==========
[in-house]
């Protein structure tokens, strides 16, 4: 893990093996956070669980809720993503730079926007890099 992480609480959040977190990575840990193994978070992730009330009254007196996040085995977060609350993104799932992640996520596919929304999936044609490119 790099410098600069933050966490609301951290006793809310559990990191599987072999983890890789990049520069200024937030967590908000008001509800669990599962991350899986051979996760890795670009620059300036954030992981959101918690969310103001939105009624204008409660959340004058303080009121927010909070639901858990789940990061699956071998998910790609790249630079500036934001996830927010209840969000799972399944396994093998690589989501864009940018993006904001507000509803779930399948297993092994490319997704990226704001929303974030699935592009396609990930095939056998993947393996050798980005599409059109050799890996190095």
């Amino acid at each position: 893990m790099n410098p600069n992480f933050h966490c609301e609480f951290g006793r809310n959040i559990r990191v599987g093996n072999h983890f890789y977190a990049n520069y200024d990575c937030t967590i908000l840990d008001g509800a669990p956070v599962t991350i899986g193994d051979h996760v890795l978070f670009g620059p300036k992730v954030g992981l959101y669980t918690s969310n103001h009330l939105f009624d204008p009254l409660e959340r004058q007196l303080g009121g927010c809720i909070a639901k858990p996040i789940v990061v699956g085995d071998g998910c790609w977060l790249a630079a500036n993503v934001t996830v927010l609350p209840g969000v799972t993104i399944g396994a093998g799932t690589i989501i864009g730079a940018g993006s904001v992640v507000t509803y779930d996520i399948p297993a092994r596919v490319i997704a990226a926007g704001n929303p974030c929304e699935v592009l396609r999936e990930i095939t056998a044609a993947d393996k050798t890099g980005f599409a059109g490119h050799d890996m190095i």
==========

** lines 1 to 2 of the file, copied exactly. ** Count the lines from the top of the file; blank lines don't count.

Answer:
[in-house]
């Protein structure tokens, strides 16, 4: 893990093996956070669980809720993503730079926007890099 992480609480959040977190990575840990193994978070992730009330009254007196996040085995977060609350993104799932992640996520596919929304999936044609490119 790099410098600069933050966490609301951290006793809310559990990191599987072999983890890789990049520069200024937030967590908000008001509800669990599962991350899986051979996760890795670009620059300036954030992981959101918690969310103001939105009624204008409660959340004058303080009121927010909070639901858990789940990061699956071998998910790609790249630079500036934001996830927010209840969000799972399944396994093998690589989501864009940018993006904001507000509803779930399948297993092994490319997704990226704001929303974030699935592009396609990930095939056998993947393996050798980005599409059109050799890996190095």